3) Lack of good, widely used public transportation. Birmingham's public transit system is a joke even compared to similar sized cities like Nashville and Charlotte. I'm not sure if Birmingham is large enough to justify rail transit but the bus system could use some work. No, scratch that - it could use a donation. It needs money - badly. And the county and the state refuse to fund it and there's not enough outcry from the people to get funding so badly needed for transit. So as a result the vast majority of Birminghamians drive and don't even think about taking the bus or using any other form of public transit. Not only that but it's not like the people who drive are driving fuel efficient cars. Old clunkers from the 1970s and 1980s are very common in the city as are newer SUVs that don't have the same pollution restrictions from the federal gov't as cars because they're classified seperately, as "trucks". Anywho, the state of Alabama has no emissions testing whatsoever. At all. Every time I tell people that up here in Chicago they ask me if you even need insurance and a license plate to drive down there. Tennessee, Georgia, Florida, all the states around us have emissions testing. Yet Alabama's pollution levels are worse (it's home to the 4th most polluted city in the country for God's sake!!!) and they DON'T test? What the hell is wrong with Alabama? Does it say something in the Bible about not doing emissions testing?



4) The heat. It should be no secret to anyone that smog is almost always a concern during the warm months. Nobody gives a damn about smog in Februrary, because there is none unless you live in a tropical climate or some other place where it's warm all year round. Birmingham's not though, so during the cooler months it's not a problem. But in the long hot summers so typical of the Deep South (I noticed on the Weather Channel up here that y'all got up to 107 degrees F at one point this year) the pollution only gets worse, making the air pretty damn unhealthy, especially for those "sensitive groups" (people with asthma, etc).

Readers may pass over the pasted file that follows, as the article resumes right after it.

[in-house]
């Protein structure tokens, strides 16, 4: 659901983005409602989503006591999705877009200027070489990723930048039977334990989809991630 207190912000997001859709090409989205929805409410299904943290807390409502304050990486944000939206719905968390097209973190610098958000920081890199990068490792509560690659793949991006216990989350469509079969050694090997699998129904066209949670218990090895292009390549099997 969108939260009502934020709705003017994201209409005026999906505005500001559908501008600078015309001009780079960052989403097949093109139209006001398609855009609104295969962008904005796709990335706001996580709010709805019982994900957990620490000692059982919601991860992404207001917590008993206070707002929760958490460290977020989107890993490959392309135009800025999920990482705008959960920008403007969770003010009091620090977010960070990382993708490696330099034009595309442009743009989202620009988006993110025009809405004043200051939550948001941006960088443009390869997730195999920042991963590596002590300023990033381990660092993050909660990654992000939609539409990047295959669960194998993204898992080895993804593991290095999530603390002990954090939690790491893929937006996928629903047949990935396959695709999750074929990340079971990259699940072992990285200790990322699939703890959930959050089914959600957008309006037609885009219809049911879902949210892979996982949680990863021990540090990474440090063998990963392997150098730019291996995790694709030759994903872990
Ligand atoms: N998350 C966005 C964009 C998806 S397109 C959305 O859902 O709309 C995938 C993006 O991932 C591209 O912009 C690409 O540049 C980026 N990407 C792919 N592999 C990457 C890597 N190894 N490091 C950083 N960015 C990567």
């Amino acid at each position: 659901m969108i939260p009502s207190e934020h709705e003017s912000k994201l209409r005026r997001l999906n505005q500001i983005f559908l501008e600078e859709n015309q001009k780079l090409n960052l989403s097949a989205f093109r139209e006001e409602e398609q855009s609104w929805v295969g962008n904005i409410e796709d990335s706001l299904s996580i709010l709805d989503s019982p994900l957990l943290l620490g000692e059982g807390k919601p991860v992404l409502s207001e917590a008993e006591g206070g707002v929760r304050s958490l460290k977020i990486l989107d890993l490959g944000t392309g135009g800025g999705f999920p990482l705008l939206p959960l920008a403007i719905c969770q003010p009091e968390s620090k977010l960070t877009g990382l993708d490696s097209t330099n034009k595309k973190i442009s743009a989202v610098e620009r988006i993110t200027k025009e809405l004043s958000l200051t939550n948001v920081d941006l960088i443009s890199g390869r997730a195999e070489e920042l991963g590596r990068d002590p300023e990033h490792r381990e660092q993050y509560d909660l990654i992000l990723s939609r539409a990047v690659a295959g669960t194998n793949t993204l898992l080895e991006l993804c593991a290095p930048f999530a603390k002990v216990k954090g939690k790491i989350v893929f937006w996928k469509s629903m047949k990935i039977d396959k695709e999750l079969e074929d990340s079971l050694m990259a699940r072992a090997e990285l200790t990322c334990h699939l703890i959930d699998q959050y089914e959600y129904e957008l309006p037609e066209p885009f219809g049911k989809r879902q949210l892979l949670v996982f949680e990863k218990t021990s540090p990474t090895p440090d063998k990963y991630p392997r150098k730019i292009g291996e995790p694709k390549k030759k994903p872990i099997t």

So with that being said it doesn't surprise me that Birmingham got the 4th worst ranking from the American Lung Association. The real question should be what are state and local leaders doing about it?

Last edited by AQUEMINI331; 09-18-2007 at 06:54 PM.. Reason: i had to elaborate
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Old 09-18-2007, 08:05 PM
 
20,869 posts, read 62,488,901 times
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Southlander, the pollution problem is still there. When we were doing exploring late last year we drove over the hill to Dunavent, south of B'ham, and the yellow smog haze was quite evident in that direction, while the rest of the sky was blue.

Aquemini, thanks for the great improvement in readability. I understand where you are coming from. Revolution probably isn't in the cards for B'ham though.

To everyone - I appreciate the mature way that points of view have been expressed and disagreements noted. Pretty classy writing.
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Old 09-19-2007, 06:30 AM
 
13,768 posts, read 36,123,773 times
Reputation: 10654
I appreciate the way everyone has responded.. Makes my job much easier.

I can say I drive through B'ham occassionally and have seen the signs on the interstate regarding the smog. First time I had to laugh because it said not to drive.. I was only 1/2 way to my destination, what to do?